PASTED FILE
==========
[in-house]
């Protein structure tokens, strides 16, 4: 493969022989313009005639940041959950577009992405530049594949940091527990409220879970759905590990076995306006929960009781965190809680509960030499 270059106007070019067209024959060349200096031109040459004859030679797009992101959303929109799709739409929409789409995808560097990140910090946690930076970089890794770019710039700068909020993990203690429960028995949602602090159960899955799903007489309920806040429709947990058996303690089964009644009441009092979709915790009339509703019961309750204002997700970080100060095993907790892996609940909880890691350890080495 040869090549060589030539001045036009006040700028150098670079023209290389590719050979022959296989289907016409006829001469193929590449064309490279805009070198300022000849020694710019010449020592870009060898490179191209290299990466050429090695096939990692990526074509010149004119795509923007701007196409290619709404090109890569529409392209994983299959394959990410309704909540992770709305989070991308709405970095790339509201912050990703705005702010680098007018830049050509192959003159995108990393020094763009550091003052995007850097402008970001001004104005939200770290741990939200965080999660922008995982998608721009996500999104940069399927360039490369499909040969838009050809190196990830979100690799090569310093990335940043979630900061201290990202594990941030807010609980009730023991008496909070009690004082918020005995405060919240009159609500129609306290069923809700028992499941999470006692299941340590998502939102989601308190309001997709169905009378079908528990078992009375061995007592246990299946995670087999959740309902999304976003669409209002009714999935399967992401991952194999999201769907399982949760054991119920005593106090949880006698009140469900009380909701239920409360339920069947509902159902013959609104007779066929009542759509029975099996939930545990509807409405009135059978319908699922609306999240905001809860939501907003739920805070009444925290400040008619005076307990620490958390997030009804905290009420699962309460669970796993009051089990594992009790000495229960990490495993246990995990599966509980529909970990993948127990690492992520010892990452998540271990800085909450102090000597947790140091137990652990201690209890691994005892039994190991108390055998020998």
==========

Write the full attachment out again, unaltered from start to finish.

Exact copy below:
[in-house]
């Protein structure tokens, strides 16, 4: 493969022989313009005639940041959950577009992405530049594949940091527990409220879970759905590990076995306006929960009781965190809680509960030499 270059106007070019067209024959060349200096031109040459004859030679797009992101959303929109799709739409929409789409995808560097990140910090946690930076970089890794770019710039700068909020993990203690429960028995949602602090159960899955799903007489309920806040429709947990058996303690089964009644009441009092979709915790009339509703019961309750204002997700970080100060095993907790892996609940909880890691350890080495 040869090549060589030539001045036009006040700028150098670079023209290389590719050979022959296989289907016409006829001469193929590449064309490279805009070198300022000849020694710019010449020592870009060898490179191209290299990466050429090695096939990692990526074509010149004119795509923007701007196409290619709404090109890569529409392209994983299959394959990410309704909540992770709305989070991308709405970095790339509201912050990703705005702010680098007018830049050509192959003159995108990393020094763009550091003052995007850097402008970001001004104005939200770290741990939200965080999660922008995982998608721009996500999104940069399927360039490369499909040969838009050809190196990830979100690799090569310093990335940043979630900061201290990202594990941030807010609980009730023991008496909070009690004082918020005995405060919240009159609500129609306290069923809700028992499941999470006692299941340590998502939102989601308190309001997709169905009378079908528990078992009375061995007592246990299946995670087999959740309902999304976003669409209002009714999935399967992401991952194999999201769907399982949760054991119920005593106090949880006698009140469900009380909701239920409360339920069947509902159902013959609104007779066929009542759509029975099996939930545990509807409405009135059978319908699922609306999240905001809860939501907003739920805070009444925290400040008619005076307990620490958390997030009804905290009420699962309460669970796993009051089990594992009790000495229960990490495993246990995990599966509980529909970990993948127990690492992520010892990452998540271990800085909450102090000597947790140091137990652990201690209890691994005892039994190991108390055998020998």